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The Youngest Candidates

The Youngest Candidates

Gserper
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The main chess event of the year, the 2022 Candidates Tournament, is already underway and by now only a lazy person wouldn't provide a prediction. While I hate to be called lazy, I cannot give you my pick for the simple reason that I have no idea!

Chess.com's coverage of the 2022 FIDE Candidates Tournament runs from June 16 through July 7. This event is the most important of the year as the world's best players gather to fight for a chance to play for the world championship title in 2023.

This Candidates Tournament is unique in the sense that I wouldn't be really shocked if any participant becomes the winner with enough luck. And I guess no one is going to argue that luck is an essential requirement to win such a tournament. So, instead of predictions, I am going to talk about one very important feature of such tournaments.  

Throughout history, we can find an exclusive circle of players who qualified for the Candidates Tournament at an early age. The names of GMs Boris Spassky, Bobby Fischer, and Magnus Carlsen immediately come to mind. For most people, such cases are interesting from the pure record-breaking point of view, while some of our youngest players over at ChessKid may be using it as a measuring stick for their own progress.

2022 Chess.com Chess Candidates Tournament Bobby Fischer
Fischer at 17, the year after he became the youngest world championship candidate ever. Photo: German Federal Archives, CC.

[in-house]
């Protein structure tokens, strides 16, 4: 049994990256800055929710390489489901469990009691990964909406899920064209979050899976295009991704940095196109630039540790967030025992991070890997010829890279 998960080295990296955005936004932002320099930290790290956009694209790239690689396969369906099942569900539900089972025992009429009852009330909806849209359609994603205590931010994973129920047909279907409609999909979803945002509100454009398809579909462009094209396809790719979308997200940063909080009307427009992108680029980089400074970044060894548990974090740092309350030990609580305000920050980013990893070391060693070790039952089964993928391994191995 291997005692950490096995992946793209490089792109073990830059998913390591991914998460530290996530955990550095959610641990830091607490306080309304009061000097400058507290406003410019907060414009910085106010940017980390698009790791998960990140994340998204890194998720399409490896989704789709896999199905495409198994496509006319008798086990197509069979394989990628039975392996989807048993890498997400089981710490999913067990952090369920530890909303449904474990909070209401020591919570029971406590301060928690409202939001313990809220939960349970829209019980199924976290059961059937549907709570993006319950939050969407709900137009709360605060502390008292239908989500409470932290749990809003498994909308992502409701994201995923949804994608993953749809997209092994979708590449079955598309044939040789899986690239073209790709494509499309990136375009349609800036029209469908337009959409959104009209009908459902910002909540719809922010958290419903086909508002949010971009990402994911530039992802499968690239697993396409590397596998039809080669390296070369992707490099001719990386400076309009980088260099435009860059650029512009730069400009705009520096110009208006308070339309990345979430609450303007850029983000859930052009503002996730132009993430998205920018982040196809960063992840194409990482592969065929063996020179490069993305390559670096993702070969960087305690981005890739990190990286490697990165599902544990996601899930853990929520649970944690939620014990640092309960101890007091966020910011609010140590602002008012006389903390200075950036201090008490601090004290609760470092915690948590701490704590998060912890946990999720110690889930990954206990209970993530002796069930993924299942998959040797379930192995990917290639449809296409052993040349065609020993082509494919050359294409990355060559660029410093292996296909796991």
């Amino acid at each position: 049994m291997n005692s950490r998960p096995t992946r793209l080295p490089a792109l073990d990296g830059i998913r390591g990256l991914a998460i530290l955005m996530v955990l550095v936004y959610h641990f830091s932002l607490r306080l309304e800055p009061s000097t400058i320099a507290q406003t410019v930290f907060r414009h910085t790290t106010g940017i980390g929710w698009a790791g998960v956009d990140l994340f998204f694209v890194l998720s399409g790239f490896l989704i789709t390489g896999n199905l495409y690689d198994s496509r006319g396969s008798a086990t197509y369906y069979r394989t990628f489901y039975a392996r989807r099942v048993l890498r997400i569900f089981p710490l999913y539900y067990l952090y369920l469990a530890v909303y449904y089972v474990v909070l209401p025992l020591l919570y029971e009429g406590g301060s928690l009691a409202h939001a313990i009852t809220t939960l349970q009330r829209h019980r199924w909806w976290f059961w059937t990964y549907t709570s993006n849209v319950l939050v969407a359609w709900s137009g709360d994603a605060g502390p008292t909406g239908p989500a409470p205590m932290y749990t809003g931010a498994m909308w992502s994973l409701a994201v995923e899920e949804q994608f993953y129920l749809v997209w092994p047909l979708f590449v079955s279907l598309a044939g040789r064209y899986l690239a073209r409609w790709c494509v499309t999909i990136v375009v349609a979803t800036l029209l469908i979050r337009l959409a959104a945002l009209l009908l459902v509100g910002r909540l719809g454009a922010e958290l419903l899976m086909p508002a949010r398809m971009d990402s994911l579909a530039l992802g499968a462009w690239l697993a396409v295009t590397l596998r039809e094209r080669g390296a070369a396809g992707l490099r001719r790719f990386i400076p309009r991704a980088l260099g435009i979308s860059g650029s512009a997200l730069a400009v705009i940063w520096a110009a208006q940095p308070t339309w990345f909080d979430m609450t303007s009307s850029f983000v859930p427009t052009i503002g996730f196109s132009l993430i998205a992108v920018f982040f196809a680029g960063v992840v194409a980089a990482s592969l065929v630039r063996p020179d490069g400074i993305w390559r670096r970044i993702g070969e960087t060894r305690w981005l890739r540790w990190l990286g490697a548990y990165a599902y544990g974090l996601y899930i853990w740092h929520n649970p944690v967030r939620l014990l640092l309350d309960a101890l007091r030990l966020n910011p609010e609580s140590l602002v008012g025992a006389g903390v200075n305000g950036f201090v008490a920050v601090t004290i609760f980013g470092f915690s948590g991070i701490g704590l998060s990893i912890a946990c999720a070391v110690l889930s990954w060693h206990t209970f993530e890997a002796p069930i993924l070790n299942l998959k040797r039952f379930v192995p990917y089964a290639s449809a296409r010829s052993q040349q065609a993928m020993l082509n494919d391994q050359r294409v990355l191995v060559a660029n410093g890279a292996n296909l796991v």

Indeed, Fischer, who got his GM title at 15 by qualifying for the Candidates Tournament, permanently became a measuring stick. I don't know if I should laugh or cry when I read reports that another kid became a grandmaster at 14, 13, or even 12, beating Fischer's record by one, two, or three years, as if Fischer, who got his GM title by becoming a Candidate, is comparable to a player outside the top 200.

Personally, I watch the youngest candidates from a totally different angle, which could be described by this short clip:

"You know that new sound you're looking for? Well, listen to this!" Did you get it? If you are looking for the sound of future chess, you better look at the games of the youngest Candidates!

For example, let's check Fischer's performance in the iconic Candidates Tournament of 1959. His end result (joint fifth-sixth place out of eight) can be considered OK-ish at best. However, let's look at his games. You immediately notice two clear features:

  1. His opening preparation was top notch. Even though he had to face the world's top players, who had their seconds, or in the case of the Soviet players even a team of helpers, Fischer reached very promising positions out of opening in many of his games.
  2. He was otherwise clearly outclassed by his more experienced opponents, and as a result he spoiled most of those promising positions.